About a year before I met John Tinker, the man I call “Tink” and who I married eight years ago, I was at dinner with a longtime buddy.
We began to talk about television shows and movies we would recommend to each other. Matthew said, “I’ve been watching a show called "Justified" on the FX channel. It’s really good.”
Over the years, I had never heard him express such enthusiasm. I wanted to know more.
“It’s about a U.S. Marshal who is sent back to Eastern Kentucky where he grew up. It’s my favorite show,” he said.
I viewed the extraordinary pilot episode, based on a short story by renowned author, Elmore Leonard, then could not stop watching the first season that centered around Marshal Raylan Givens. Though I’m not an expert, I consider that first year to be the best season of drama that I have watched in the last 20 years. The casting is phenomenal, the writing is incredible, and the actors underplay their parts brilliantly. It depicts the rural South authentically without creating a parody, something that is very hard to do.
Hollywood, like the South, is a small place.
The personal connections are often intriguing and elaborately intertwined. Tink became an admirer of the show, too. He was particularly drawn to it because his former producing partner at Fox, Michael Dinner, was the director of the pilot and an executive producer on the show. Timothy Olyphant, who starred as Raylan, was the sheriff on HBO’s Deadwood, on which Tink’s brother, Mark, had been a director and executive producer. Tink had also worked with other producers on the show and is friends with Graham Yost who developed the show.
If you are a "Justified" fan — and I think everyone who loves good storytelling should be a fan — then you’ll know that one of the backstories was that Raylan and his Kentucky boss, Art Mullen, had been firearms instructors together at Glynco (Federal Law Enforcement Training Center). It would come up fairly regular in an episode conversation when, for instance, Art said, “Back when we were at Glynco together…”
The December before Tink and I married — at the Cloister Chapel on Sea Island — I took him to St. Simons to experience the place I love deeply and to meet the friends who are like family. It quickly became one of his favorite places, too.
Now, he will often say with a wistful sigh, “Oh, our beloved St. Simons and Sea Island.”
On that first trip, evening had fallen as the marshes came into view. It is a sight that Tink adores because it reminds him of his Connecticut childhood where he grew up in a small town embedded with marshes. As we crossed the county line, Tink saw the sign and said, a bit quietly, “Glynn County.”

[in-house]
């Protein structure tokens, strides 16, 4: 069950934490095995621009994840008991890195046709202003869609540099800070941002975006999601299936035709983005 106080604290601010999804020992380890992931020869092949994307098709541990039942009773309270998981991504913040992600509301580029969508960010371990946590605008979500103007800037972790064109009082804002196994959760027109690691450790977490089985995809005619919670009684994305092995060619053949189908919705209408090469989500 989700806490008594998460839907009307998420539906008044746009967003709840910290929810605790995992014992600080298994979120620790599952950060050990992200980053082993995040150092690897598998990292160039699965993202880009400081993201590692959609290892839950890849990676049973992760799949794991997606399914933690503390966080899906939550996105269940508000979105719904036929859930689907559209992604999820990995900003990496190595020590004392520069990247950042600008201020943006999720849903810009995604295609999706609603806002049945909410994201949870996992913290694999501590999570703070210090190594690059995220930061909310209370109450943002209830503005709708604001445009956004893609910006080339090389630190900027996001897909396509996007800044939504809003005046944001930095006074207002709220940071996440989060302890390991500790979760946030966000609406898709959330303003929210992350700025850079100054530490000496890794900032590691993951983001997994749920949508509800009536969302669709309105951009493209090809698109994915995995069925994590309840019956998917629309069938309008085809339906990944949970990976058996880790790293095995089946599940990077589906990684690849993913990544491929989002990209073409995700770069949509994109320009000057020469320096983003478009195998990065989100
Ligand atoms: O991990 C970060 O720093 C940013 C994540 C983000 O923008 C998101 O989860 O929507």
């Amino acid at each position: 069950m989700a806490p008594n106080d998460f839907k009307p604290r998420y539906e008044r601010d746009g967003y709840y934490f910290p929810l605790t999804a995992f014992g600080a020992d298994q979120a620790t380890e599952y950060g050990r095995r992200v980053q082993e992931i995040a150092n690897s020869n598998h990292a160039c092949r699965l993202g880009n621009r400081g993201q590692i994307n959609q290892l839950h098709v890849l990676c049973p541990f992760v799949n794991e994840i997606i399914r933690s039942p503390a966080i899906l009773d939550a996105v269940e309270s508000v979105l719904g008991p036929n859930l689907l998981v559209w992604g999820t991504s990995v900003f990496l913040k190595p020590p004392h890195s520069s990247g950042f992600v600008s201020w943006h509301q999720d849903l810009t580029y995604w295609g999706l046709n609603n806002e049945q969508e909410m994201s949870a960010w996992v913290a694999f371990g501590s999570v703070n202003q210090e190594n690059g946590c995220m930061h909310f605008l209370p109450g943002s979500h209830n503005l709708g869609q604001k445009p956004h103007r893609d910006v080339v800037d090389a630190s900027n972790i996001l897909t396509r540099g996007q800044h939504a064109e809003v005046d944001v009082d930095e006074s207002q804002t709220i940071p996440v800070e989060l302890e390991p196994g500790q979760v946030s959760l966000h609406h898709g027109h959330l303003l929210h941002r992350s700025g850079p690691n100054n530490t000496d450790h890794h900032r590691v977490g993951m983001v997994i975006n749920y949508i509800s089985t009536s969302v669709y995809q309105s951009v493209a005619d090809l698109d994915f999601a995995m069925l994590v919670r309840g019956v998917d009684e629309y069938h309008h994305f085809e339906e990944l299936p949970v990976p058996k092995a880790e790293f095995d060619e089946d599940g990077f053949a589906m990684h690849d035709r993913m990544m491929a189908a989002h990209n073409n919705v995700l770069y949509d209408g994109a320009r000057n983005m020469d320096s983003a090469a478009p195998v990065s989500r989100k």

“Yeah,” I replied. “This is where Glynco is.” Tink’s head spun around. “Glynco as in Glynco on 'Justified'?”
Why I had not explained that previously, I am baffled. The only reason I can fathom is that we always were absorbed in the expert storytelling to the point that it never occurred to me.
One of my favorite times ever was when we were invited to a day’s shooting of Justified on location in Pasadena. I was excited. There was a break in shooting and several of the crew and cast were sprawled on the front porch of the house, waiting as cameras and lights were set. Michael Dinner, unaware we were to visit, spotted his old pal, Tinker, and ran toward him, grabbing him in a big hug. Quickly, we were surrounded by folks who know and love Tinker. Olyphant watched all the excitement then came over, stuck his hand out and introduced himself.
It was an experience that did not disappoint.
Recently — again in that small world of Hollywood and the South — our paths have crossed with Nick Searcy, who played Art. He grew up in the North Carolina mountains an hour from where we live. A Los Angeles friend introduced us and we have helped, in whatever way we can, with a small movie that Nick is developing. In the early stages of our getting to know each other, I said to Nick, “Here’s a piece of trivia for you: Tink and I got married in Glynco.”
“Well, actually, it was Sea Island which is in Glynn County. Our marriage certificate came from Glynn County and is filed there.”
In the South or in Hollywood, it is amazing how lives connect.
This is part of a series of articles where bestselling author Ronda Rich recalls how she met and fell in love with the Golden Isles and its people. Ronda’s new book, “Let Me Tell You Something,” is available at rondarich.com.